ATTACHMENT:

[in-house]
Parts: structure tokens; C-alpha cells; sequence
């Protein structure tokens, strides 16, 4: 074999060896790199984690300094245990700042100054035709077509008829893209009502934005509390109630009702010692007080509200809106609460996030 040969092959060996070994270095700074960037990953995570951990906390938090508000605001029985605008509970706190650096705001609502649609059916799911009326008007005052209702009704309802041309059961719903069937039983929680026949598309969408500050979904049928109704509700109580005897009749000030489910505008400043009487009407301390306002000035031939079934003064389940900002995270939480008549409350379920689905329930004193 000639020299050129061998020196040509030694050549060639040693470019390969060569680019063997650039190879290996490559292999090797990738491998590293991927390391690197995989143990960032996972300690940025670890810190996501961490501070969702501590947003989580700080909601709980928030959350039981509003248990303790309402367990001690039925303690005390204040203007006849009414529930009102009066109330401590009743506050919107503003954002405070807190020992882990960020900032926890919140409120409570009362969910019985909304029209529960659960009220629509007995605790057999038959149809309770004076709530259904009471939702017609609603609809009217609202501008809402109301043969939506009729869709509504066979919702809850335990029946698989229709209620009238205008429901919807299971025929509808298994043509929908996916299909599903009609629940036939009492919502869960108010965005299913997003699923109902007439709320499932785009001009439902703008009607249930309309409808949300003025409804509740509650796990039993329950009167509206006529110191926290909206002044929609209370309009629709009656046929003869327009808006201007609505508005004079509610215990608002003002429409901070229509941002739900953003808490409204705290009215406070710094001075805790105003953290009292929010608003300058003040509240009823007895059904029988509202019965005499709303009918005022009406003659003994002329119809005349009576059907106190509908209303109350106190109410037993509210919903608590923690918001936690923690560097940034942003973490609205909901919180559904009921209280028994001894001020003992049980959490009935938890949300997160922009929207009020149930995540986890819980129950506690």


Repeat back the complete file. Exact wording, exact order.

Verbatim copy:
[in-house]
Parts: structure tokens; C-alpha cells; sequence
């Protein structure tokens, strides 16, 4: 074999060896790199984690300094245990700042100054035709077509008829893209009502934005509390109630009702010692007080509200809106609460996030 040969092959060996070994270095700074960037990953995570951990906390938090508000605001029985605008509970706190650096705001609502649609059916799911009326008007005052209702009704309802041309059961719903069937039983929680026949598309969408500050979904049928109704509700109580005897009749000030489910505008400043009487009407301390306002000035031939079934003064389940900002995270939480008549409350379920689905329930004193 000639020299050129061998020196040509030694050549060639040693470019390969060569680019063997650039190879290996490559292999090797990738491998590293991927390391690197995989143990960032996972300690940025670890810190996501961490501070969702501590947003989580700080909601709980928030959350039981509003248990303790309402367990001690039925303690005390204040203007006849009414529930009102009066109330401590009743506050919107503003954002405070807190020992882990960020900032926890919140409120409570009362969910019985909304029209529960659960009220629509007995605790057999038959149809309770004076709530259904009471939702017609609603609809009217609202501008809402109301043969939506009729869709509504066979919702809850335990029946698989229709209620009238205008429901919807299971025929509808298994043509929908996916299909599903009609629940036939009492919502869960108010965005299913997003699923109902007439709320499932785009001009439902703008009607249930309309409808949300003025409804509740509650796990039993329950009167509206006529110191926290909206002044929609209370309009629709009656046929003869327009808006201007609505508005004079509610215990608002003002429409901070229509941002739900953003808490409204705290009215406070710094001075805790105003953290009292929010608003300058003040509240009823007895059904029988509202019965005499709303009918005022009406003659003994002329119809005349009576059907106190509908209303109350106190109410037993509210919903608590923690918001936690923690560097940034942003973490609205909901919180559904009921209280028994001894001020003992049980959490009935938890949300997160922009929207009020149930995540986890819980129950506690």